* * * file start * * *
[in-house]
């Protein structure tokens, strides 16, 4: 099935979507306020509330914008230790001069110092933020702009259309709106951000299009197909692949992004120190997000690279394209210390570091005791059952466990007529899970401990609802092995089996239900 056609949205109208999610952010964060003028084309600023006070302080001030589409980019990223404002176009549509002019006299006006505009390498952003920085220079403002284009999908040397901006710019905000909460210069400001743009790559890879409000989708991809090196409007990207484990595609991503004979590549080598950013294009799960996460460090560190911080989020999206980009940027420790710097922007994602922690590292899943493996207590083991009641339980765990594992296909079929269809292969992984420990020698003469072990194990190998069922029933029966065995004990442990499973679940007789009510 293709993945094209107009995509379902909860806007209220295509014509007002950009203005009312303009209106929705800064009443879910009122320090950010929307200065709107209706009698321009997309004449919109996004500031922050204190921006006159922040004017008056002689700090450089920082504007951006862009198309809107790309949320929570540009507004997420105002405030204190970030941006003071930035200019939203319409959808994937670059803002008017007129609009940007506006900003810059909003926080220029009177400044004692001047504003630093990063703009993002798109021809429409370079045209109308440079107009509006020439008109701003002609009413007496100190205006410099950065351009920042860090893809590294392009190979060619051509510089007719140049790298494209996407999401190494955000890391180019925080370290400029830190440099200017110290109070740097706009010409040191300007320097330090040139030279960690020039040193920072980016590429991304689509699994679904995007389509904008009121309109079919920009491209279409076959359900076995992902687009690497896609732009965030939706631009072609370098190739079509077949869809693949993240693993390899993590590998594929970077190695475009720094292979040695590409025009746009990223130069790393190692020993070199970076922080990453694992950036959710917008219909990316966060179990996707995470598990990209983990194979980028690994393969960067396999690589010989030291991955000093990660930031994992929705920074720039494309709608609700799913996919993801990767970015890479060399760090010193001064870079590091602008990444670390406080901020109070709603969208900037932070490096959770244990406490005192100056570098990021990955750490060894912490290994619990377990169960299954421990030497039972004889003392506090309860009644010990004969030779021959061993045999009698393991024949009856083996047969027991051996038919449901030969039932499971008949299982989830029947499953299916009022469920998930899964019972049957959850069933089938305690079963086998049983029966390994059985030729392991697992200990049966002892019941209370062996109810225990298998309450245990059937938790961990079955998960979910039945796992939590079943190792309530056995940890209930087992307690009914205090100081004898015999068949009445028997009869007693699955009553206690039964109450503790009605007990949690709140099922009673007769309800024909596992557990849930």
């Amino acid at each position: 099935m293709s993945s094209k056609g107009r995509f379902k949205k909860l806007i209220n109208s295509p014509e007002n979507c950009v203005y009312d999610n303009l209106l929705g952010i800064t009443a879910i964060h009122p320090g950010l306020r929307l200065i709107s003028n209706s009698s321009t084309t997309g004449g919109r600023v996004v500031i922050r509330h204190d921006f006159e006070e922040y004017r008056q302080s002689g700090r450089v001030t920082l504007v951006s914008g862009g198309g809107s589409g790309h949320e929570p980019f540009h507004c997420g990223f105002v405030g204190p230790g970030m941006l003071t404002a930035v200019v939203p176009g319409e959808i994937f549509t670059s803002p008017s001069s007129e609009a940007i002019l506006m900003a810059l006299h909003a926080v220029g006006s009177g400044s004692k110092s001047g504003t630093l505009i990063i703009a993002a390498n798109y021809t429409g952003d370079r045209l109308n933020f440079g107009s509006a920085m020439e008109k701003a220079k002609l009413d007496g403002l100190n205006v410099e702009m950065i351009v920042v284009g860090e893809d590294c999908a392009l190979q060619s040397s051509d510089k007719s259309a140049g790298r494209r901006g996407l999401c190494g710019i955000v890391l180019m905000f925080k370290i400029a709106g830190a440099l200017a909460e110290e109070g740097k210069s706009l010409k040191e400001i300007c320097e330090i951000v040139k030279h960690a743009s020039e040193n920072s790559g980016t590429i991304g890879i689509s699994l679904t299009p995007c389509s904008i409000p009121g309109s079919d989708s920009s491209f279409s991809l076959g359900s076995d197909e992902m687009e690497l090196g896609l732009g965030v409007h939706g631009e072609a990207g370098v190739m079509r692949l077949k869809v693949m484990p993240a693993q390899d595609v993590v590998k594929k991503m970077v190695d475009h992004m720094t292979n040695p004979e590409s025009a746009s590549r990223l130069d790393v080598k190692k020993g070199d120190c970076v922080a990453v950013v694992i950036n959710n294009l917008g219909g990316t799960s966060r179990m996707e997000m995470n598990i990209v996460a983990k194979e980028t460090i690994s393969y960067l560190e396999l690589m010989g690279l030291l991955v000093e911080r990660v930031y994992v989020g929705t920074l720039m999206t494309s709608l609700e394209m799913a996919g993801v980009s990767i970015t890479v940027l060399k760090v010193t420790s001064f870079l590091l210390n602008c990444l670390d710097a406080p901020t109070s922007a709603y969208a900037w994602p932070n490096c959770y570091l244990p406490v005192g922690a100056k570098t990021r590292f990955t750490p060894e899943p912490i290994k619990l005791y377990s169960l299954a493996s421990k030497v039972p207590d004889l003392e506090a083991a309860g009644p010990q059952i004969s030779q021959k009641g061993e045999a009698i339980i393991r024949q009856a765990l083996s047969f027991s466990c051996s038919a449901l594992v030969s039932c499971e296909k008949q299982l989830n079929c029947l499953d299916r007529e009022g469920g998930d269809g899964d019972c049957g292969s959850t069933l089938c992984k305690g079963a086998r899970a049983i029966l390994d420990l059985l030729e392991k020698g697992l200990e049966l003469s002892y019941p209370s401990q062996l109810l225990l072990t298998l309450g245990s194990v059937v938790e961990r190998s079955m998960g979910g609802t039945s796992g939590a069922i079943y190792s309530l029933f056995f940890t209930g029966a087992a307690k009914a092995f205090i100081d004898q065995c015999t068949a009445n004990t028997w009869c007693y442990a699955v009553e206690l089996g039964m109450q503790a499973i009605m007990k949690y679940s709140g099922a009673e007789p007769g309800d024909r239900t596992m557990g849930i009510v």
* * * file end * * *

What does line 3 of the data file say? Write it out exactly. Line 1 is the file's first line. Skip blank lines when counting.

């Amino acid at each position: 099935m293709s993945s094209k056609g107009r995509f379902k949205k909860l806007i209220n109208s295509p014509e007002n979507c950009v203005y009312d999610n303009l209106l929705g952010i800064t009443a879910i964060h009122p320090g950010l306020r929307l200065i709107s003028n209706s009698s321009t084309t997309g004449g919109r600023v996004v500031i922050r509330h204190d921006f006159e006070e922040y004017r008056q302080s002689g700090r450089v001030t920082l504007v951006s914008g862009g198309g809107s589409g790309h949320e929570p980019f540009h507004c997420g990223f105002v405030g204190p230790g970030m941006l003071t404002a930035v200019v939203p176009g319409e959808i994937f549509t670059s803002p008017s001069s007129e609009a940007i002019l506006m900003a810059l006299h909003a926080v220029g006006s009177g400044s004692k110092s001047g504003t630093l505009i990063i703009a993002a390498n798109y021809t429409g952003d370079r045209l109308n933020f440079g107009s509006a920085m020439e008109k701003a220079k002609l009413d007496g403002l100190n205006v410099e702009m950065i351009v920042v284009g860090e893809d590294c999908a392009l190979q060619s040397s051509d510089k007719s259309a140049g790298r494209r901006g996407l999401c190494g710019i955000v890391l180019m905000f925080k370290i400029a709106g830190a440099l200017a909460e110290e109070g740097k210069s706009l010409k040191e400001i300007c320097e330090i951000v040139k030279h960690a743009s020039e040193n920072s790559g980016t590429i991304g890879i689509s699994l679904t299009p995007c389509s904008i409000p009121g309109s079919d989708s920009s491209f279409s991809l076959g359900s076995d197909e992902m687009e690497l090196g896609l732009g965030v409007h939706g631009e072609a990207g370098v190739m079509r692949l077949k869809v693949m484990p993240a693993q390899d595609v993590v590998k594929k991503m970077v190695d475009h992004m720094t292979n040695p004979e590409s025009a746009s590549r990223l130069d790393v080598k190692k020993g070199d120190c970076v922080a990453v950013v694992i950036n959710n294009l917008g219909g990316t799960s966060r179990m996707e997000m995470n598990i990209v996460a983990k194979e980028t460090i690994s393969y960067l560190e396999l690589m010989g690279l030291l991955v000093e911080r990660v930031y994992v989020g929705t920074l720039m999206t494309s709608l609700e394209m799913a996919g993801v980009s990767i970015t890479v940027l060399k760090v010193t420790s001064f870079l590091l210390n602008c990444l670390d710097a406080p901020t109070s922007a709603y969208a900037w994602p932070n490096c959770y570091l244990p406490v005192g922690a100056k570098t990021r590292f990955t750490p060894e899943p912490i290994k619990l005791y377990s169960l299954a493996s421990k030497v039972p207590d004889l003392e506090a083991a309860g009644p010990q059952i004969s030779q021959k009641g061993e045999a009698i339980i393991r024949q009856a765990l083996s047969f027991s466990c051996s038919a449901l594992v030969s039932c499971e296909k008949q299982l989830n079929c029947l499953d299916r007529e009022g469920g998930d269809g899964d019972c049957g292969s959850t069933l089938c992984k305690g079963a086998r899970a049983i029966l390994d420990l059985l030729e392991k020698g697992l200990e049966l003469s002892y019941p209370s401990q062996l109810l225990l072990t298998l309450g245990s194990v059937v938790e961990r190998s079955m998960g979910g609802t039945s796992g939590a069922i079943y190792s309530l029933f056995f940890t209930g029966a087992a307690k009914a092995f205090i100081d004898q065995c015999t068949a009445n004990t028997w009869c007693y442990a699955v009553e206690l089996g039964m109450q503790a499973i009605m007990k949690y679940s709140g099922a009673e007789p007769g309800d024909r239900t596992m557990g849930i009510v």